Church Offers Taekwondo Ministry to Neighborhood
By Adelaide Chen
Oakland’s ReGeneration Church is popular with college students and singles for its rock n’ roll sermons and acceptance of all denominations.
But lately, another program is becoming popular among families who live in the area but who are not officially part of the church — martial arts.
Known as the Taekwondo Ministry, the Korean martial arts class brings the gospel to youth as early as the age of five.
Pastor Albert Lee said he was looking for a creative way to reach out to the local youth–some foster children, some who don’t have male role models at home. But mostly, he wanted something constructive and disciplined that would keep kids out of trouble.
Students begin each class with a prayer. To move to the next level in Taekwondo, they are required to memorize Bible verses along with words of Korean and martial art forms.
For beginners, the first memory verse is Ephesians 6:1. It starts with: Children, obey your parents in the Lord for this is right. Lee believes none of the parents who do not practice Christianity would balk at their kids learning the Bible verse.
Both Lee and Kevin Kenny, a church elder, have black belts. So they started instructing a small group in the auditorium across the street three years ago. Initially, only ten percent of the students came from outside the church.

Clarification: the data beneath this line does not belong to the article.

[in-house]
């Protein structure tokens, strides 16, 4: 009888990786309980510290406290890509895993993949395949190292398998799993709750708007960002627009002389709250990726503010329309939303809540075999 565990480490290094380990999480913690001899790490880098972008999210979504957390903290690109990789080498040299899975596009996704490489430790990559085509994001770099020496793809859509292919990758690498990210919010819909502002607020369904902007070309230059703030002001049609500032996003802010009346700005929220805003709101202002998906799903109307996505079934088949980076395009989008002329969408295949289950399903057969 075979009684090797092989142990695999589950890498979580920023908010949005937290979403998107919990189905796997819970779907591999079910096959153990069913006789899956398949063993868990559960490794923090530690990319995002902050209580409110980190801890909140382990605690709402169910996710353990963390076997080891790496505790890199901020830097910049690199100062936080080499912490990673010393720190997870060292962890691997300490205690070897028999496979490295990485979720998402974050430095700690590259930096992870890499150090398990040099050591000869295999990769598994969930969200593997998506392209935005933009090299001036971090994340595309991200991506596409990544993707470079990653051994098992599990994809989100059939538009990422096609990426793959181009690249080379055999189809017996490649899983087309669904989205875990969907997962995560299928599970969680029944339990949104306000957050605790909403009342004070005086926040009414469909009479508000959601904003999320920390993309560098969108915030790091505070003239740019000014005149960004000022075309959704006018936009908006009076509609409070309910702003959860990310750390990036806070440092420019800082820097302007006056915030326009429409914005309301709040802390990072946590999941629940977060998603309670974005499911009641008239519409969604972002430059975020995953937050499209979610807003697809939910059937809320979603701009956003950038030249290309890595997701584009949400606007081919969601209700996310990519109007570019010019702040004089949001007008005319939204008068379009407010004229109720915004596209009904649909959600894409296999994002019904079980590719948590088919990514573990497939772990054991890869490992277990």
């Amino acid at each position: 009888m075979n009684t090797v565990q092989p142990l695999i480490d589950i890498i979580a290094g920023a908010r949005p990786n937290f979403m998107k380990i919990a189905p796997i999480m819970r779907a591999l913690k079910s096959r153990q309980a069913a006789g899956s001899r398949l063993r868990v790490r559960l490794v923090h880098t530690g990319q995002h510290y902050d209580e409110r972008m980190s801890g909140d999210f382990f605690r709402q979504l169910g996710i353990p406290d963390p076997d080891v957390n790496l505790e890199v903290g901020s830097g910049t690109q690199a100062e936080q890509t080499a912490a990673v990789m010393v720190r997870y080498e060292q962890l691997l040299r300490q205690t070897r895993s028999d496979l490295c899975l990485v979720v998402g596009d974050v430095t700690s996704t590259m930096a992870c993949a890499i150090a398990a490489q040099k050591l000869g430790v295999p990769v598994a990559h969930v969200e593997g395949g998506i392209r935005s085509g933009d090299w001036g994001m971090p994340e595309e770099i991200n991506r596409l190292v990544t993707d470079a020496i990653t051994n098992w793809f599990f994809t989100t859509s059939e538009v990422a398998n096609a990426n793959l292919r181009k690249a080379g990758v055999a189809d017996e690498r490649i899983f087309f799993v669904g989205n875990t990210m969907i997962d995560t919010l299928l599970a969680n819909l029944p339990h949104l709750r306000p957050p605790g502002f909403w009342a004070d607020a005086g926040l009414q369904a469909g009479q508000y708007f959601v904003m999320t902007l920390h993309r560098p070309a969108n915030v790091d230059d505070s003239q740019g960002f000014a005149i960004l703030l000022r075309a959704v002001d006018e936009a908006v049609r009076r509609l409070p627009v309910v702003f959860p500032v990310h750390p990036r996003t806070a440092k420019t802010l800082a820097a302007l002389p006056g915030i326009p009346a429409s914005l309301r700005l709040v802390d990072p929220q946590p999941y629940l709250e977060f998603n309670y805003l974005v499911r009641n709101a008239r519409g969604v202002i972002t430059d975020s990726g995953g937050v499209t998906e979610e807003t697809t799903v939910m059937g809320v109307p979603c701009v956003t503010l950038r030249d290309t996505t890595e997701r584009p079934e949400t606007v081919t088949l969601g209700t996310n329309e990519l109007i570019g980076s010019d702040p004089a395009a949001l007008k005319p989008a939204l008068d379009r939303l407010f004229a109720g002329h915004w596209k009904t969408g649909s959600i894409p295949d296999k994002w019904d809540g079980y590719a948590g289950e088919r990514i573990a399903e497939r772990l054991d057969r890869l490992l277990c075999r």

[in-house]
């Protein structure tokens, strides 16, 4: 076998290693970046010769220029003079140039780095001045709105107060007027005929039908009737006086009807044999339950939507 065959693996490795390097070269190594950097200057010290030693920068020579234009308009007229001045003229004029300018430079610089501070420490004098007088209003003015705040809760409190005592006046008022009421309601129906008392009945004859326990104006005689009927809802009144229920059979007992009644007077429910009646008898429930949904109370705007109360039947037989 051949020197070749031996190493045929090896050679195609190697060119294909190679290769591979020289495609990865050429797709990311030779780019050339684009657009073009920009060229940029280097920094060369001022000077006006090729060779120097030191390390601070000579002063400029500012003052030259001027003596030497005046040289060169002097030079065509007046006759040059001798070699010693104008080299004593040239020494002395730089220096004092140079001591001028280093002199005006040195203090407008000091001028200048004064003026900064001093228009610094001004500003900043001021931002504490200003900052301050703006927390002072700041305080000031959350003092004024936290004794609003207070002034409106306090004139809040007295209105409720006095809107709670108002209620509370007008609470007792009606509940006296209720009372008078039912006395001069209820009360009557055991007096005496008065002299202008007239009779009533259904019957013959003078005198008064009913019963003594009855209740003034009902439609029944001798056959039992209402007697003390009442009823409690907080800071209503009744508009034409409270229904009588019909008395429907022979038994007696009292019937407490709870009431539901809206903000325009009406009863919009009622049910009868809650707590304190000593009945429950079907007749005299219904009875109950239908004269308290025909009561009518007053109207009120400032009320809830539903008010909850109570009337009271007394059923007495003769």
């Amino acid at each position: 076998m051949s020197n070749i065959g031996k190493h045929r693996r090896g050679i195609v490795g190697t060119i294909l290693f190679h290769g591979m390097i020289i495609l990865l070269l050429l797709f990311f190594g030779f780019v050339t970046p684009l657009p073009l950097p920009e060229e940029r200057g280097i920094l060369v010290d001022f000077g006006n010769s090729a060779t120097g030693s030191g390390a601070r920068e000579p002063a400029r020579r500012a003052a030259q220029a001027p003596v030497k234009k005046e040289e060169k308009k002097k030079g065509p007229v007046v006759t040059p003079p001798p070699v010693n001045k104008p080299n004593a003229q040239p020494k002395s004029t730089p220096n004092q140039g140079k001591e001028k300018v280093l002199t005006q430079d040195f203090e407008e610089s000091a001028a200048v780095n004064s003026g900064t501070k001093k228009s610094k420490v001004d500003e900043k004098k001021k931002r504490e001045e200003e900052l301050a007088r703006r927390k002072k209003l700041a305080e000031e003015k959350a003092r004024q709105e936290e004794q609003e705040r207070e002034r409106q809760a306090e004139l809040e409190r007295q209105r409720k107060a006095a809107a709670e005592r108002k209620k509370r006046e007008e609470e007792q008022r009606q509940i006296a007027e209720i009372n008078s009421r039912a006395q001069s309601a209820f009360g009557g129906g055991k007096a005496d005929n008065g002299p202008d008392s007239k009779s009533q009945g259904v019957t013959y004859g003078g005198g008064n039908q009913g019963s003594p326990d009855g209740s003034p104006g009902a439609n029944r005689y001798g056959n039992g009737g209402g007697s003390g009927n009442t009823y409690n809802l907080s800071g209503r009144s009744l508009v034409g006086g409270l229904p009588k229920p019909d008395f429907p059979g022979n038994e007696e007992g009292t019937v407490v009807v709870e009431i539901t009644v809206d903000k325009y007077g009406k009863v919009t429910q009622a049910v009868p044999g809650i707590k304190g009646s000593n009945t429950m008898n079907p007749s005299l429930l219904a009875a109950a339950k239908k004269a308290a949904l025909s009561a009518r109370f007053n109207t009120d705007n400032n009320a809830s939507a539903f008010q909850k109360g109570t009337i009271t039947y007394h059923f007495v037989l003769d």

“When we first started at that time I felt it was a failure. Now it’s flip-flopped,” Lee said. Today 90 percent of the students come from the neighborhood and very few attend services at all. Lee says he thinks it’s great.
Bun Pa Lim brings his children Alex, 10, and Ashley, 8, four times a week — for taekwondo as well as another combination class in judo and jujitsu taught by other instructors. During a demonstration, Ashley expertly threw a kid off her back and unto the floor.
“It’s cool,” Lim said of his daughter’s martial arts skills. He has a red-belt. But he has a broader appreciation for the class. “Just to get the kids altogether,” he said. “It’s a wonderful thing.”
Students from the Taekwondo Ministry have also competed with other schools. In early October, the church covered hotel and entrance fees to compete in the California Jr. Taekwondo Championship where the participants are under 18 years of age. For some kids, it was a rare chance to leave their neighborhood and see southern California.
Grandmaster Yeong Kyu Han, whose organization runs the competition, said the youth in ReGeneration church stood out because of their great attitude. The students learned this from both martial arts and religion.
He said among the mostly for-profit schools that competed there were three Christian martial arts schools where the pastors serve as instructors. For-profit schools are more focused on the group and less on the business aspect, he said. And because they’re not receiving income, they’re teaching from the heart.
Taekwondo Ministry instructor and ReGeneration Church elder Kevin Kenny said of for-profit schools, “their goal is to get them to black belt as quick as they can. We keep the kids here as long as we can to influence them for good and for the gospel of Christ.”
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